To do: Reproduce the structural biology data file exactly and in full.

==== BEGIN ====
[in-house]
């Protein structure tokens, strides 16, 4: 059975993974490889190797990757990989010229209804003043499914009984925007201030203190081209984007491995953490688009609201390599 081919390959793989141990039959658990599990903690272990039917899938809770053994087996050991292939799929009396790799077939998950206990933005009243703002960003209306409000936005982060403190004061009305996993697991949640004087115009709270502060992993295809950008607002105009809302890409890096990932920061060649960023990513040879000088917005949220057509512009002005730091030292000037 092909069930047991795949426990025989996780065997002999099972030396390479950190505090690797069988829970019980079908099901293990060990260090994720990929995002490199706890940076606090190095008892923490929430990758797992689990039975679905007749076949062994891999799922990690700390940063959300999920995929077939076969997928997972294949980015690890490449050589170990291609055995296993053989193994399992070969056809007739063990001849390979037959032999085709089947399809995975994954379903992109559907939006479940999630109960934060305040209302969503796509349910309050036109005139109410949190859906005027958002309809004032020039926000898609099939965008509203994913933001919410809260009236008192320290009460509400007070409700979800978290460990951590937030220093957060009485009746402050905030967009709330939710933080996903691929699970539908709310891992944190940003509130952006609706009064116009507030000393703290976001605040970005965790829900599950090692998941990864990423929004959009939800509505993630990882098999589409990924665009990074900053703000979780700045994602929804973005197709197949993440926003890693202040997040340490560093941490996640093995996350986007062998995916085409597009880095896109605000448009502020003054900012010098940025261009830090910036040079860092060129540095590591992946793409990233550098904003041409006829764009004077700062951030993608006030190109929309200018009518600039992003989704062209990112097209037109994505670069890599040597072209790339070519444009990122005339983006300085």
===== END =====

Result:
[in-house]
């Protein structure tokens, strides 16, 4: 059975993974490889190797990757990989010229209804003043499914009984925007201030203190081209984007491995953490688009609201390599 081919390959793989141990039959658990599990903690272990039917899938809770053994087996050991292939799929009396790799077939998950206990933005009243703002960003209306409000936005982060403190004061009305996993697991949640004087115009709270502060992993295809950008607002105009809302890409890096990932920061060649960023990513040879000088917005949220057509512009002005730091030292000037 092909069930047991795949426990025989996780065997002999099972030396390479950190505090690797069988829970019980079908099901293990060990260090994720990929995002490199706890940076606090190095008892923490929430990758797992689990039975679905007749076949062994891999799922990690700390940063959300999920995929077939076969997928997972294949980015690890490449050589170990291609055995296993053989193994399992070969056809007739063990001849390979037959032999085709089947399809995975994954379903992109559907939006479940999630109960934060305040209302969503796509349910309050036109005139109410949190859906005027958002309809004032020039926000898609099939965008509203994913933001919410809260009236008192320290009460509400007070409700979800978290460990951590937030220093957060009485009746402050905030967009709330939710933080996903691929699970539908709310891992944190940003509130952006609706009064116009507030000393703290976001605040970005965790829900599950090692998941990864990423929004959009939800509505993630990882098999589409990924665009990074900053703000979780700045994602929804973005197709197949993440926003890693202040997040340490560093941490996640093995996350986007062998995916085409597009880095896109605000448009502020003054900012010098940025261009830090910036040079860092060129540095590591992946793409990233550098904003041409006829764009004077700062951030993608006030190109929309200018009518600039992003989704062209990112097209037109994505670069890599040597072209790339070519444009990122005339983006300085």